There are also the odd cases where a service caliber handgun is used to bag game and the wound channel is shown - doesn't necessarily prove it in and of itself, especially given the lack of controlled information gathering, but they at least tend to be consistent with the prevailing theory or don't provide much evidence against it. There are also tests and reports where much faster rifle rounds that cause enormous TSC damage in inflexible tissues, caused little or relatively moderate temporary cavitation damage in flexible tissues. When we combine it all, I feel it's safe to say that there's more than a preponderance of evidence.

              (On that note - while ballistic gelatin is not a good way of determining the permanent damage from the TSC, we do see that the size of the momentary temporary cavity is a rough match, and in that regard those aforementioned rifle rounds e.g. 7n6 do generally produce larger temporary cavities than service caliber handgun JHPs.)

            • 2 months ago
              Anonymous

              Hunting and defense industries hold very different opinions on humane killing.

            • 2 months ago
              Anonymous

              >playing doubles advocate
              czech'd

        • 2 months ago
          Anonymous

          who knows. ballistic gelatin went through a lot of testing to verify and calibrate it so that the results for penetration and expansion correlates reasonably well to muscle. nobody has yet done similar work to find and calibrate a medium that correlates to wound channel size and shape in tissue. using ballistic gelatin for this is no more valid than using wet newspaper or modelling clay in a bucket, the fact that you can "see" the wound cavity makes it extremely seductive, but that does not make it valid.

          • 2 months ago
            Anonymous

            Am anon before you, well put in fewer words.

          • 2 months ago
            Anonymous

            >correlates reasonably well to muscle
            No. It's a consistent medium for comparing bullets to each other. It doesn't correlate to living tissue in any defined way. It was observed that rounds that performed well in the real world performed a certain way in gelatin. Then it was assumed that other rounds that performed similarly in gelatin would perform well in the real world. This assumption isn't necessarily valid. It's just all we have to go on unless we bring back firing squads.

            • 2 months ago
              Anonymous

              No man. There has been extensive documentation by the IWBA that bullet penetration roughly matches gel penetration. Eugene Wolberg's 9mm 147 gr Subsonic study is probably the single largest collection for a but there are dozens of other individual cases for other bullets that they documented, compared, and released notes on publicly.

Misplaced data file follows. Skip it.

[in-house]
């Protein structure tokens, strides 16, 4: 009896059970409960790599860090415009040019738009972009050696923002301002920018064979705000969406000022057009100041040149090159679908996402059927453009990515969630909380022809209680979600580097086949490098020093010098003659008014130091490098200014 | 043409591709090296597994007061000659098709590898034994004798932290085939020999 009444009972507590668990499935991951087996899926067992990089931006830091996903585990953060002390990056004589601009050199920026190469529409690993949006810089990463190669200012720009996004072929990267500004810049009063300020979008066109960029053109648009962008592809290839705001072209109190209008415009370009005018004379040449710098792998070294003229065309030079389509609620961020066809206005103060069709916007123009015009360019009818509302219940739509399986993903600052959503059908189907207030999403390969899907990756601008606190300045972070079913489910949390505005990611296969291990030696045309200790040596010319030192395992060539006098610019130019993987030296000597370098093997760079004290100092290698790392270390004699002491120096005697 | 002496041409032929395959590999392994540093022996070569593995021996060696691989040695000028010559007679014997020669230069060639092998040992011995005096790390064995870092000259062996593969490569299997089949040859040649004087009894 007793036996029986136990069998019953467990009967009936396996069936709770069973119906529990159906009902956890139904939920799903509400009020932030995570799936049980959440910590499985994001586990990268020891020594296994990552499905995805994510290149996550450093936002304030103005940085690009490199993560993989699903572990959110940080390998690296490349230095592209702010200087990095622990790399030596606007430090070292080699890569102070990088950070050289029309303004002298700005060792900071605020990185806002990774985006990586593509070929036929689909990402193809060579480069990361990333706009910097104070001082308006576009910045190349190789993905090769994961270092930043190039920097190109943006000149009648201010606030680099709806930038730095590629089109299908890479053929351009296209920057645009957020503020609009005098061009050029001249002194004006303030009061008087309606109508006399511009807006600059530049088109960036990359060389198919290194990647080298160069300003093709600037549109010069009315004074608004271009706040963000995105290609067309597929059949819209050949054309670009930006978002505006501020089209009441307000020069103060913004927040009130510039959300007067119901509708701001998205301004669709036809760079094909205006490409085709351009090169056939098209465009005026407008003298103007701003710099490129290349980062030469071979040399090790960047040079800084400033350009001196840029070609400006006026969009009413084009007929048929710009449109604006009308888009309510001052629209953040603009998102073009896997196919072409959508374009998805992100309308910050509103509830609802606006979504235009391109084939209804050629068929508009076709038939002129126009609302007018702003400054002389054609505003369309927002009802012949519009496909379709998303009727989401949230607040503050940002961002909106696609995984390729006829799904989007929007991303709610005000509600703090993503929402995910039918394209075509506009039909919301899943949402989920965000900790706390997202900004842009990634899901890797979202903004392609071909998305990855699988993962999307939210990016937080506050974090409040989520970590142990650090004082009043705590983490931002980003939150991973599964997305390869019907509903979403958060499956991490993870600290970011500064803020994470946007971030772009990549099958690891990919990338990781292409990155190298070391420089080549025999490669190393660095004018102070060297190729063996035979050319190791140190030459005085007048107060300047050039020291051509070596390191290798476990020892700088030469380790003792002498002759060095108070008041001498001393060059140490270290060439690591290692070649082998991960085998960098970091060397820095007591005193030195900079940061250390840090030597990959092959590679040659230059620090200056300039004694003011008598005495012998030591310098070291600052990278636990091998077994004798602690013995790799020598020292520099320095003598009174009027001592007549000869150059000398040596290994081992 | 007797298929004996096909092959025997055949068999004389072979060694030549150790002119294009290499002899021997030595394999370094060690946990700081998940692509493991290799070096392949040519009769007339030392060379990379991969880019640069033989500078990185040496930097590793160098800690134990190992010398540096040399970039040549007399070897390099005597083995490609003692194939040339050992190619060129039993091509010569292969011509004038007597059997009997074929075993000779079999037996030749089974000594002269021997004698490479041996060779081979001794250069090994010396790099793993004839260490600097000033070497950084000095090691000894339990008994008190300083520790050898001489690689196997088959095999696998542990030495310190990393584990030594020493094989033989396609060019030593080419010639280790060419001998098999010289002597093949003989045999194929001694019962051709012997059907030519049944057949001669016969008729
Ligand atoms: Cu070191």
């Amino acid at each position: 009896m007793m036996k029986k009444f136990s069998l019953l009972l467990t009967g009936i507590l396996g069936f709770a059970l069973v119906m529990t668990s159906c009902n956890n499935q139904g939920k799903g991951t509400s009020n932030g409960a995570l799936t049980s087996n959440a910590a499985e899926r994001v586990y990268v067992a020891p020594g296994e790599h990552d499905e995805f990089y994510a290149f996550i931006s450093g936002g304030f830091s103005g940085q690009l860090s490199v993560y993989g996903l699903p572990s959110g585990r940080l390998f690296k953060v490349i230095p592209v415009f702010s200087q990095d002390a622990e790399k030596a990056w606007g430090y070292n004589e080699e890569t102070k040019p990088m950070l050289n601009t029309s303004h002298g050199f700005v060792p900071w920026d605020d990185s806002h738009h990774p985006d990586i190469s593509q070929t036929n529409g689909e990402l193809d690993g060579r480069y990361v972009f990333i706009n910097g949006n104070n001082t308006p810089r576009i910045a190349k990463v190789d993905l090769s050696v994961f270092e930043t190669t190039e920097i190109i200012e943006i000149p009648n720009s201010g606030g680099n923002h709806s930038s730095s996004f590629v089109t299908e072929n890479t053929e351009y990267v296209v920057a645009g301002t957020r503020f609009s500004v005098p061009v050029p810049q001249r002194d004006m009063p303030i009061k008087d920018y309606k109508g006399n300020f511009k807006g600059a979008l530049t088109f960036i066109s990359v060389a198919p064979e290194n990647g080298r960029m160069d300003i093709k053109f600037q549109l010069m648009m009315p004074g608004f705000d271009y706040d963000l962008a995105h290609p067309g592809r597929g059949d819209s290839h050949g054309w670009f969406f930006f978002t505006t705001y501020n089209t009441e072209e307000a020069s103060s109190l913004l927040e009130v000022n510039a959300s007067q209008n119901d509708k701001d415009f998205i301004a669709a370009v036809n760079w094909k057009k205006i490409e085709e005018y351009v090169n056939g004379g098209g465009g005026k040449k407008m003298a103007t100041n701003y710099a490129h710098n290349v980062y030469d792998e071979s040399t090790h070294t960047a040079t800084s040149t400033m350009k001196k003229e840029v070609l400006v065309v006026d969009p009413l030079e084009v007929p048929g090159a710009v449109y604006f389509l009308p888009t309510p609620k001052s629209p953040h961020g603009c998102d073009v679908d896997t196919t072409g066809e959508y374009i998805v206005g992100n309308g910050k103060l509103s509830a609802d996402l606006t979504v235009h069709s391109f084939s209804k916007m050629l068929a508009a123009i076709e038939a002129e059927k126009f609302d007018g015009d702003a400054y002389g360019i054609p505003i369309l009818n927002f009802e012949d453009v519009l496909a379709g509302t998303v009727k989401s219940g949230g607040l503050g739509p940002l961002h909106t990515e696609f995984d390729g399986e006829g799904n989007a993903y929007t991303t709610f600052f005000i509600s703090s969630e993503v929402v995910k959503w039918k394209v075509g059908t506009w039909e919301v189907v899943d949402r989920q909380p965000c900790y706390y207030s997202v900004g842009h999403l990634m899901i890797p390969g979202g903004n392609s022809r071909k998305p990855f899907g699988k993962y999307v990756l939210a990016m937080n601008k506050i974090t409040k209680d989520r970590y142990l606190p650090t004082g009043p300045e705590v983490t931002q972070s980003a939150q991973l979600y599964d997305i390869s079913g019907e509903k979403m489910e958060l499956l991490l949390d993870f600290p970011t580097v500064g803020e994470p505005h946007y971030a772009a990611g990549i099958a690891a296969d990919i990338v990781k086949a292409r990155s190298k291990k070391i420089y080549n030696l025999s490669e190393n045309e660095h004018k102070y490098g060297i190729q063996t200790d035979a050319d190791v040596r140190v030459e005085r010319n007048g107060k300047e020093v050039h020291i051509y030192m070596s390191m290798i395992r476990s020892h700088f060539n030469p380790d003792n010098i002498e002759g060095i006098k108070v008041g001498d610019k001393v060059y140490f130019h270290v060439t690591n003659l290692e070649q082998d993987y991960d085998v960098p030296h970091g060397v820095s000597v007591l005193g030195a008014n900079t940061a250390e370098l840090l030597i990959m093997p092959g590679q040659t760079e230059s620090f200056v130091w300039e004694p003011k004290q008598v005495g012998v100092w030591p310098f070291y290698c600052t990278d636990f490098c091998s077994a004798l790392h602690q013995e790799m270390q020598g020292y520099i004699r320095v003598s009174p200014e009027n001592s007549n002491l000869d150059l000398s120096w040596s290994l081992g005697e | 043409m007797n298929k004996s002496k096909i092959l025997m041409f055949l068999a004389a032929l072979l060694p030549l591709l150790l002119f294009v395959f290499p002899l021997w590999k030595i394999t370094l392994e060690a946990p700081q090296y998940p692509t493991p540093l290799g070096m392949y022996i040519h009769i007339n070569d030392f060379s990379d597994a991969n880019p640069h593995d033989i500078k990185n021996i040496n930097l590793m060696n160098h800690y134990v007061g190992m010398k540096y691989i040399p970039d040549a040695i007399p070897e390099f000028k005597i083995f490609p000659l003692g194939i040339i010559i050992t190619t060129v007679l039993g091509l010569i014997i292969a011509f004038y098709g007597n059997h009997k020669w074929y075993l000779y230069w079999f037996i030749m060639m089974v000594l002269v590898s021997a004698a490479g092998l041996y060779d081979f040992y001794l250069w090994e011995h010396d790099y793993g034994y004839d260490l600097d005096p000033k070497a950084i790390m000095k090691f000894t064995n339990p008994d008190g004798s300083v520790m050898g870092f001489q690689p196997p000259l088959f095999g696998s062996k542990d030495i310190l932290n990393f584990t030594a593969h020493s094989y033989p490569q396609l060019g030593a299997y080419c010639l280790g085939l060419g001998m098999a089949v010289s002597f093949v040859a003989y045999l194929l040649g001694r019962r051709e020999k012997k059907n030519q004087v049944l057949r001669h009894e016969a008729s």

Afaik the creation of the 10% gelatin standard itself was also done after matching projectile penetration in swine flesh to ballistic gelatin.

            • 2 months ago
              Anonymous

              >No
              nope, the bb calibration standard wasn't something picked out of thin air, it was picked because it corresponds to bullet penetration in muscle as well with some caveats, such as the first 4 inches corresponding to penetrating the skin, so a bullet that consistently gets 12" of penetration in calibrated ballistic gelatin would be expected to penetrate 9" of muscle in an actual shooting.

              • 2 months ago
                Anonymous

                >such as the first 4 inches corresponding to penetrating the skin, so a bullet that consistently gets 12" of penetration in calibrated ballistic gelatin would be expected to penetrate 9" of muscle in an actual shooting.
                um ackshually

                There are 2 major factors resisting bullet penetration in flesh, inertial resistance (correlated with density) and shear resistance. Shear resistance is basically a constant, while inertial resistance increases with velocity.

                The result is that shear strength matters a lot at low velocities, but is practically irrelevant for bullets when they're travelling above 400-600 FPS (800-900 FPS for BBs as I recall) since shear resistance is such a small percentage of overall resistance at that point. It's not until the bullet slows down in the flesh that it starts mattering.

                Skin is roughly as dense as muscle but has considerably greater shear strength IIRC. Thus, the layer of skin on the entrance side makes little difference as the bullet is still traveling very fast, but the layer of skin on the exit side may offer considerable resistance when the bullet has slowed down.

            • 2 months ago
              Anonymous

              >bring back firing squads
              No need to go that far, shooting goats was enough. I honestly like Paul Harrell's meat target far more than ballistic gel, even though I understand my lungs aren't made of oranges.